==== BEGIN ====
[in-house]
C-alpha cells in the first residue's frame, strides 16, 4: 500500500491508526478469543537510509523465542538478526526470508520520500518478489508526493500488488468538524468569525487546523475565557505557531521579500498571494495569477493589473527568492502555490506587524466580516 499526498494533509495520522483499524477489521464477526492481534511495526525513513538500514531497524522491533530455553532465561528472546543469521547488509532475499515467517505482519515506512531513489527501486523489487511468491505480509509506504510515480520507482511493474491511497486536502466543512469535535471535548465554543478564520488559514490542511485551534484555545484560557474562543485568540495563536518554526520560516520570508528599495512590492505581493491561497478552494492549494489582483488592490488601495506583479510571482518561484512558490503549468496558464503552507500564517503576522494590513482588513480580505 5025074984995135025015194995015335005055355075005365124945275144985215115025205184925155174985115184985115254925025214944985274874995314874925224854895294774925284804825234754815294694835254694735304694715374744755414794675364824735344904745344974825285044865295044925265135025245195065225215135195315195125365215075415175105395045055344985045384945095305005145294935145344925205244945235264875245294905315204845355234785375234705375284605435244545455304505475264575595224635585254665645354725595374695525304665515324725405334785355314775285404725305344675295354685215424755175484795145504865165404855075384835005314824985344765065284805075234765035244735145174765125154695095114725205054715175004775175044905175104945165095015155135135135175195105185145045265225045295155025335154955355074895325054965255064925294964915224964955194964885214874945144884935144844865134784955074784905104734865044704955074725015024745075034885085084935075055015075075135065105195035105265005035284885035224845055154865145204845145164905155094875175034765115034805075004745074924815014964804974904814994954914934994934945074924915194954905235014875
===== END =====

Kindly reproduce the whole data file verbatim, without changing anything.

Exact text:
[in-house]
C-alpha cells in the first residue's frame, strides 16, 4: 500500500491508526478469543537510509523465542538478526526470508520520500518478489508526493500488488468538524468569525487546523475565557505557531521579500498571494495569477493589473527568492502555490506587524466580516 499526498494533509495520522483499524477489521464477526492481534511495526525513513538500514531497524522491533530455553532465561528472546543469521547488509532475499515467517505482519515506512531513489527501486523489487511468491505480509509506504510515480520507482511493474491511497486536502466543512469535535471535548465554543478564520488559514490542511485551534484555545484560557474562543485568540495563536518554526520560516520570508528599495512590492505581493491561497478552494492549494489582483488592490488601495506583479510571482518561484512558490503549468496558464503552507500564517503576522494590513482588513480580505 5025074984995135025015194995015335005055355075005365124945275144985215115025205184925155174985115184985115254925025214944985274874995314874925224854895294774925284804825234754815294694835254694735304694715374744755414794675364824735344904745344974825285044865295044925265135025245195065225215135195315195125365215075415175105395045055344985045384945095305005145294935145344925205244945235264875245294905315204845355234785375234705375284605435244545455304505475264575595224635585254665645354725595374695525304665515324725405334785355314775285404725305344675295354685215424755175484795145504865165404855075384835005314824985344765065284805075234765035244735145174765125154695095114725205054715175004775175044905175104945165095015155135135135175195105185145045265225045295155025335154955355074895325054965255064925294964915224964955194964885214874945144884935144844865134784955074784905104734865044704955074725015024745075034885085084935075055015075075135065105195035105265005035284885035224845055154865145204845145164905155094875175034765115034805075004745074924815014964804974904814994954914934994934945074924915194954905235014875